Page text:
We had created a work of art.
Written by Dalanie Beach
Edited by Abbie Spica
St. Mary’s College
Þenn Arþour bifore þe hiȝ dece þat auenture byholdez,
And rekenly hym reuerenced, for rad was he neuer,
And sayde, ‘Wyȝe, welcum iwys to þis place, [folio 94v]
Þe hede of þis ostel Arthour I hat;
Liȝt luflych adoun and lenge, I þe praye,
And quat-so þy wylle is we schal wyt after.’
‘Nay, as help me,’ quoþ þe haþel, ‘he þat on hyȝe syttes,
To wone any quyle in þis won, hit watz not myn ernde;
Bot for þe los of þe, lede, is lyft vp so hyȝe,
And þy burȝ and þy burnes best ar holden,
Stifest vnder stel-gere on stedes to ryde,
Þe wyȝtest and þe worþyest of þe worldes kynde,
Preue for to play wyth in oþer pure laykez,
And here is kydde cortaysye, as I haf herd carp,
And þat hatz wayned me hider, iwyis, at þis tyme.
Ȝe may be seker bi þis braunch þat I bere here
Þat I passe as in pes, and no plyȝt seche;
For had I founded in fere in feȝtyng wyse,
I haue a hauberghe at home and a helme boþe,
A schelde and a scharp spere, schinande bryȝt,
Ande oþer weppenes to welde, I wene wel, als;
Bot for I wolde no were, my wedez ar softer.
Bot if þou be so bold as alle burnez tellen,
Þou wyl grant me godly þe gomen þat I ask bi ryȝt.’ Arthour con onsware, And sayd, ‘Sir cortays knyȝt, If þou craue batayl bare, Here faylez þou not to fyȝt.’
Then Arthur, before the high dais, that adventure/strange happening beheld
And courteously greeted him, for afraid was he never,
And said: “Knight, welcome indeed to this place.
The head of this hostel, Arthur I am called.
Dismount graciously down and stay, I pray thee,
And what your will is, we shall learn after.”
“Nay, so help me,” said the knight, “He that on high sits,
To dwell any while in this abode was not my errand;
But for the renown of thee, Prince, is lifted up so high
And your castle and your knights are held [to be] best,
Stiffest/Strongest under steel-gear on steeds to ride,
The strongest and the worthiest of the world’s offspring,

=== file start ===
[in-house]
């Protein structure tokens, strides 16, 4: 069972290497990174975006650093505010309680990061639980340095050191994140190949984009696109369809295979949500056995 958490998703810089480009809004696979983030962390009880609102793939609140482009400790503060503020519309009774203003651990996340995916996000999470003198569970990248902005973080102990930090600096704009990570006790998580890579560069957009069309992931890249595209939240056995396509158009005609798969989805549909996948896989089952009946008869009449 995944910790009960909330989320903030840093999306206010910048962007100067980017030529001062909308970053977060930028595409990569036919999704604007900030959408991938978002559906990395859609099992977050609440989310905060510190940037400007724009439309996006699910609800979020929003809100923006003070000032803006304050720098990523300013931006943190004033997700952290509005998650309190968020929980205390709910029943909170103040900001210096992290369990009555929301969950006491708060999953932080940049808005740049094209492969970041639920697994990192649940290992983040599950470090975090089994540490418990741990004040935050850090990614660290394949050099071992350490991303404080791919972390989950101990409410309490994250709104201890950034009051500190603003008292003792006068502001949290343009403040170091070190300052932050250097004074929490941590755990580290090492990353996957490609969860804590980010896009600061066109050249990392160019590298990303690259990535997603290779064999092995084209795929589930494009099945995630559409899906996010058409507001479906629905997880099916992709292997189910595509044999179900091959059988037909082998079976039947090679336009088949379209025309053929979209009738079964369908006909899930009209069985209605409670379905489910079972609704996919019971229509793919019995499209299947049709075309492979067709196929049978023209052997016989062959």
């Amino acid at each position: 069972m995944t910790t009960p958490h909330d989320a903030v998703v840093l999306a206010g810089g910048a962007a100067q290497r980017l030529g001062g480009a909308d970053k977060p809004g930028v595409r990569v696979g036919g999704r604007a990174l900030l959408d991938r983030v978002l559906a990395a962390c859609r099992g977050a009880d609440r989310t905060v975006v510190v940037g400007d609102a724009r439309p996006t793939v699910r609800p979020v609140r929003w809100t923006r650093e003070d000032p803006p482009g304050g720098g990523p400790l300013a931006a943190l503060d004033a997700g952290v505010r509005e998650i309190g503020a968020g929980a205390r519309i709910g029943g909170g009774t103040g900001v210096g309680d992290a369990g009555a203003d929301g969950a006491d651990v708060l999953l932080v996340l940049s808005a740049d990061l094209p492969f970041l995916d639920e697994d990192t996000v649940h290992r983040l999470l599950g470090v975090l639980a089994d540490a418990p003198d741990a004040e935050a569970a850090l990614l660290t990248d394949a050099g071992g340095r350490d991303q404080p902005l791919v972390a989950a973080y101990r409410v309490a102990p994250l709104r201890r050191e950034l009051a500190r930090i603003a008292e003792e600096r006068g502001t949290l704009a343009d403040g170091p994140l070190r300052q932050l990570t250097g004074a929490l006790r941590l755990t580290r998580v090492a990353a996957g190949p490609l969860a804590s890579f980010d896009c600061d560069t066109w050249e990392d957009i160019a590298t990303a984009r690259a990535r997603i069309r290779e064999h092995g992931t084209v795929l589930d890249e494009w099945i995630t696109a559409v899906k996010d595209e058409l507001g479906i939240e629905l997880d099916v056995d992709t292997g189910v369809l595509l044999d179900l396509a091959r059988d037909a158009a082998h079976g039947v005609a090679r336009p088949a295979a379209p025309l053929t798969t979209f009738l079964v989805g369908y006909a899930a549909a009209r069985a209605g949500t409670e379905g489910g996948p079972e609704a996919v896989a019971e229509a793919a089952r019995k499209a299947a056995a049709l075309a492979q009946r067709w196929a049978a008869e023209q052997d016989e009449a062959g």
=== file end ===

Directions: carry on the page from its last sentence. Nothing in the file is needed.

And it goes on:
Valiant to play with in other noble games,
And here is shown that courtesy, as I have heard mention of–
And that has brought me here, certainly, at this time
You may be safe by this branch that I bear here
That I pass as in peace and seek no plight;
For had I set out in company in a fighting fashion,
I have a hauberk [plate of armor] at home and a helmet both,
A shield and a sharp spear, shining bright,
And other weapons to wield, I know [they are] good, also;
But for I don’t want there to be, my clothing is gentler.
But if thou would be so bold as all men say [you are],
Thou will grant me goodly the game that I ask By right.” Arthur did answer And said: “Sir courteous knight, If thou crave bare battle, Here you will not fail to fight.”
The Gawain-poet takes on the Arthurian and the alliterative traditions in Sir Gawain and the Green Knight, as is aptly demonstrated in this passage from lines 250-278. In this scene, Arthur addresses the mysterious Green Knight who appears at the entrance to his hall. The poet begins the passage, noting “þat auenture” standing before Arthur’s court (1.250). This adventure, or marvel, alludes to the same “meruayle þat he he myȝt trawe, / Of alderes, of armes, of oþer auenturus” that Arthur seeks earlier before being seated for dinner (1.94-95). Arthur’s request for a tale of adventure is a traditional aspect of Arthurian literature. In this poem, however, it is revealed as a potentially childish request, as the poet takes on the tradition, exaggerating the adventure to one more dangerous and real than Arthur would perhaps have originally desired.
The poet is also successful in portraying the noble courtesy that was traditional behavior for knights. Line 251 emphasizes this type of courtly behavior, utilizing alliteration of three words, as was custom in the alliterative tradition of the time: “And rekenly hym reuerenced, for rad was he neuer.” Arthur applies this same type of courtesy to the green guest, welcoming him, “Wyȝe, welcum iwys to þis place. /…/ Liȝt luflych adoun and lenge, I þe praye” (1.252-254). The alliterated words (wyȝe, welcum, iwys, and liȝt, luflych, lenge) emphasize the chivalric greeting given to the Green Knight, likely because of the high quality materials he wears, described in an earlier passage.